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Stemming from the popularity of the riding-sharing app Uber, most people have grown accustomed to the nearly instantaneous delivery of products, goods and services. Along with transportation companies providing real-time results, food delivery (Uber Eats) and lodging entities (AirBnB) are headed in the same direction. Riding sharing and food delivery services are particularly beneficial for seniors, connecting them with the goods they need with simplicity and speed.
Augmented and Virtual Reality
In 2016, one of the biggest apps to hit the market was the augmented reality game called Pokemon Go (100 million downloads). Users look for prizes that are superimposed onto a map in the application, allowing them to search the real world for digital animals and friends. Virtual reality has also seen a rise in popularity with Samsung and Google releasing headsets allowing users to explore a virtual landscape from the comfort of their chair. AG and VR will inevitably become more integrated into everyday living. Seniors could use AR or VR for learning purposes, memory retention or just for fun. Look for these VR headsets to be more common in 2017.
Social Media Stays Strong
Whether you like it or not, social media is here to stay. In fact, social media usages were up in 2016, including the well-known site Facebook. The findings have also shown that many people get their news from these social sites. The emergence of fake news, and the objection to it, was a hot topic towards the end of 2016. Look for social media sites to regulate and separate fake news from the "real news" in 2017. Loneliness is a common problem for seniors and social media sites can alleviate the feeling of being alone by connecting them with old friends or new acquaintances. Older adults, who are facebook’s fastest growing demographic, have taken to social media in record numbers. In 2017, we should continue to see this trend maintain.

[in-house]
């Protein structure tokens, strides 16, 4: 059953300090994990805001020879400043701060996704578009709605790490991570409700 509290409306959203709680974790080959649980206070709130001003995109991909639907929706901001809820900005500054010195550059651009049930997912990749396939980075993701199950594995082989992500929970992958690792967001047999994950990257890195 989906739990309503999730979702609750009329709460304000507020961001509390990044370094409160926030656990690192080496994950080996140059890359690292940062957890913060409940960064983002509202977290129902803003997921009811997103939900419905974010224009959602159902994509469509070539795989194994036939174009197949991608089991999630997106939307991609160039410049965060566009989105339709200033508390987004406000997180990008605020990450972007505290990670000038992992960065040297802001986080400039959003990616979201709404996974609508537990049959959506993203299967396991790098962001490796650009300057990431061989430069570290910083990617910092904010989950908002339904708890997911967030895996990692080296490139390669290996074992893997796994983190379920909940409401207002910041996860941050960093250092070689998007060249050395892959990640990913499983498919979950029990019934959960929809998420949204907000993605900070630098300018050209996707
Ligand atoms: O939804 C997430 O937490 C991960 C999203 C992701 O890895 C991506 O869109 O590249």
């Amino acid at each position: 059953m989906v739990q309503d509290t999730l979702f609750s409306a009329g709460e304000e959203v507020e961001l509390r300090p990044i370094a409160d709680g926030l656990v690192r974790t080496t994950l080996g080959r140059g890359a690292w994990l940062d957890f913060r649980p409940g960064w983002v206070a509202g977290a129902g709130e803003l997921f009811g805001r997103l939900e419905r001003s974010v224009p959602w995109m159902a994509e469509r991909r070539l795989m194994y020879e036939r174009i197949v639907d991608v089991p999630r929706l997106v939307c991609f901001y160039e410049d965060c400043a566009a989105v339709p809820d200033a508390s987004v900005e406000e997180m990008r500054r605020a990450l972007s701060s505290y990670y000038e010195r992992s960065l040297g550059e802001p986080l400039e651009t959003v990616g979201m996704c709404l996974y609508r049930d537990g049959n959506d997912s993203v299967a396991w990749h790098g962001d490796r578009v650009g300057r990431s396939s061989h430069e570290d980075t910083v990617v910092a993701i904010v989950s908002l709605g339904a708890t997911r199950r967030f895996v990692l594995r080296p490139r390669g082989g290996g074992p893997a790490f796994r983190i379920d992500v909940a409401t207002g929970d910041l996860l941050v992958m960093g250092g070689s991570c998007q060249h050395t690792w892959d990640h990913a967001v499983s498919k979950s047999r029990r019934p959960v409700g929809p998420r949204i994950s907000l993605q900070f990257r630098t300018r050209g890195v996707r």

Increase in Research on Understanding Aging
More universities are conducting research targeting older demographics and what they have developed has been out of this world. In a scene straight out of the Jetsons’, Charlie Kemp, a professor at Georgia Tech, developed a home assistance robot. Still in its developmental stage, the robot aims to help seniors shave, grab a blanket or help scratch that annoying itch. Another interested research project is coming out of Agelab at MIT – AGNES (Age Gain Now Empathy Suit). "AGNES is a suit worn by students, product developers, designers, engineers, marketing, planners, architects, packaging engineers, and others to better understand the physical challenges associated with aging." Watch the video! It shows students and researchers attempting everyday activities with suit, providing a new insight on the struggles that hinder seniors living independently.
Published on January 4, 2017.